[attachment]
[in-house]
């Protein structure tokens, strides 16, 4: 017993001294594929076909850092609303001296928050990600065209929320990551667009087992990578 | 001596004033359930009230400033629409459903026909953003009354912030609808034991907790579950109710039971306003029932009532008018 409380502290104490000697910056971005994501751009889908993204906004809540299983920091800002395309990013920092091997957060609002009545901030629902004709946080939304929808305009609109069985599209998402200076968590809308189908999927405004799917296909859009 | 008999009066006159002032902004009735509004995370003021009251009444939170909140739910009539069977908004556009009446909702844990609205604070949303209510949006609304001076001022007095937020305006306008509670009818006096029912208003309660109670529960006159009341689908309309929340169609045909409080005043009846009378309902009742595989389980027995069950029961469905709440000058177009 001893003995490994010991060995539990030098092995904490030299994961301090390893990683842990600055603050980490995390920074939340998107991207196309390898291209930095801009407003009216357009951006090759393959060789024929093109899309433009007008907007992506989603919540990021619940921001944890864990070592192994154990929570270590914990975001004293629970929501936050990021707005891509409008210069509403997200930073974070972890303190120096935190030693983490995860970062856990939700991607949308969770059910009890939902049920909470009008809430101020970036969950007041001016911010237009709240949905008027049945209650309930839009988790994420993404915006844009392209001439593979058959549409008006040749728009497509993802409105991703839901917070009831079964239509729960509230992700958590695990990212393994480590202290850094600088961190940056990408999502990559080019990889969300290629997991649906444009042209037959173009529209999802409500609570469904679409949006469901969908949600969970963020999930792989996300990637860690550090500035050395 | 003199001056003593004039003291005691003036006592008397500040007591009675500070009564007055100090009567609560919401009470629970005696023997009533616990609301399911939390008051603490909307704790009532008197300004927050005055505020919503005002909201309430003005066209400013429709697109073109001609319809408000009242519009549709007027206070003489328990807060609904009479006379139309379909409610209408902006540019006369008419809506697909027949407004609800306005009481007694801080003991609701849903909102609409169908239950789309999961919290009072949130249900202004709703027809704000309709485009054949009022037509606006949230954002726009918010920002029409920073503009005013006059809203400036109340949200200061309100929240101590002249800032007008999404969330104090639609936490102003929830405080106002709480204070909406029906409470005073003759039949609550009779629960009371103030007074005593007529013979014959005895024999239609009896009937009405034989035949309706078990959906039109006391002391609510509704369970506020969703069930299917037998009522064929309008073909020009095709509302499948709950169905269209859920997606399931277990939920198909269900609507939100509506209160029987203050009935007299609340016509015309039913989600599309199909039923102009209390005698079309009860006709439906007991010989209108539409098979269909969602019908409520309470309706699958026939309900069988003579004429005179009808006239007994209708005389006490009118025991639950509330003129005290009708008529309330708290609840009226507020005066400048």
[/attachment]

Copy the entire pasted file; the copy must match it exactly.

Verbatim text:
[in-house]
């Protein structure tokens, strides 16, 4: 017993001294594929076909850092609303001296928050990600065209929320990551667009087992990578 | 001596004033359930009230400033629409459903026909953003009354912030609808034991907790579950109710039971306003029932009532008018 409380502290104490000697910056971005994501751009889908993204906004809540299983920091800002395309990013920092091997957060609002009545901030629902004709946080939304929808305009609109069985599209998402200076968590809308189908999927405004799917296909859009 | 008999009066006159002032902004009735509004995370003021009251009444939170909140739910009539069977908004556009009446909702844990609205604070949303209510949006609304001076001022007095937020305006306008509670009818006096029912208003309660109670529960006159009341689908309309929340169609045909409080005043009846009378309902009742595989389980027995069950029961469905709440000058177009 001893003995490994010991060995539990030098092995904490030299994961301090390893990683842990600055603050980490995390920074939340998107991207196309390898291209930095801009407003009216357009951006090759393959060789024929093109899309433009007008907007992506989603919540990021619940921001944890864990070592192994154990929570270590914990975001004293629970929501936050990021707005891509409008210069509403997200930073974070972890303190120096935190030693983490995860970062856990939700991607949308969770059910009890939902049920909470009008809430101020970036969950007041001016911010237009709240949905008027049945209650309930839009988790994420993404915006844009392209001439593979058959549409008006040749728009497509993802409105991703839901917070009831079964239509729960509230992700958590695990990212393994480590202290850094600088961190940056990408999502990559080019990889969300290629997991649906444009042209037959173009529209999802409500609570469904679409949006469901969908949600969970963020999930792989996300990637860690550090500035050395 | 003199001056003593004039003291005691003036006592008397500040007591009675500070009564007055100090009567609560919401009470629970005696023997009533616990609301399911939390008051603490909307704790009532008197300004927050005055505020919503005002909201309430003005066209400013429709697109073109001609319809408000009242519009549709007027206070003489328990807060609904009479006379139309379909409610209408902006540019006369008419809506697909027949407004609800306005009481007694801080003991609701849903909102609409169908239950789309999961919290009072949130249900202004709703027809704000309709485009054949009022037509606006949230954002726009918010920002029409920073503009005013006059809203400036109340949200200061309100929240101590002249800032007008999404969330104090639609936490102003929830405080106002709480204070909406029906409470005073003759039949609550009779629960009371103030007074005593007529013979014959005895024999239609009896009937009405034989035949309706078990959906039109006391002391609510509704369970506020969703069930299917037998009522064929309008073909020009095709509302499948709950169905269209859920997606399931277990939920198909269900609507939100509506209160029987203050009935007299609340016509015309039913989600599309199909039923102009209390005698079309009860006709439906007991010989209108539409098979269909969602019908409520309470309706699958026939309900069988003579004429005179009808006239007994209708005389006490009118025991639950509330003129005290009708008529309330708290609840009226507020005066400048």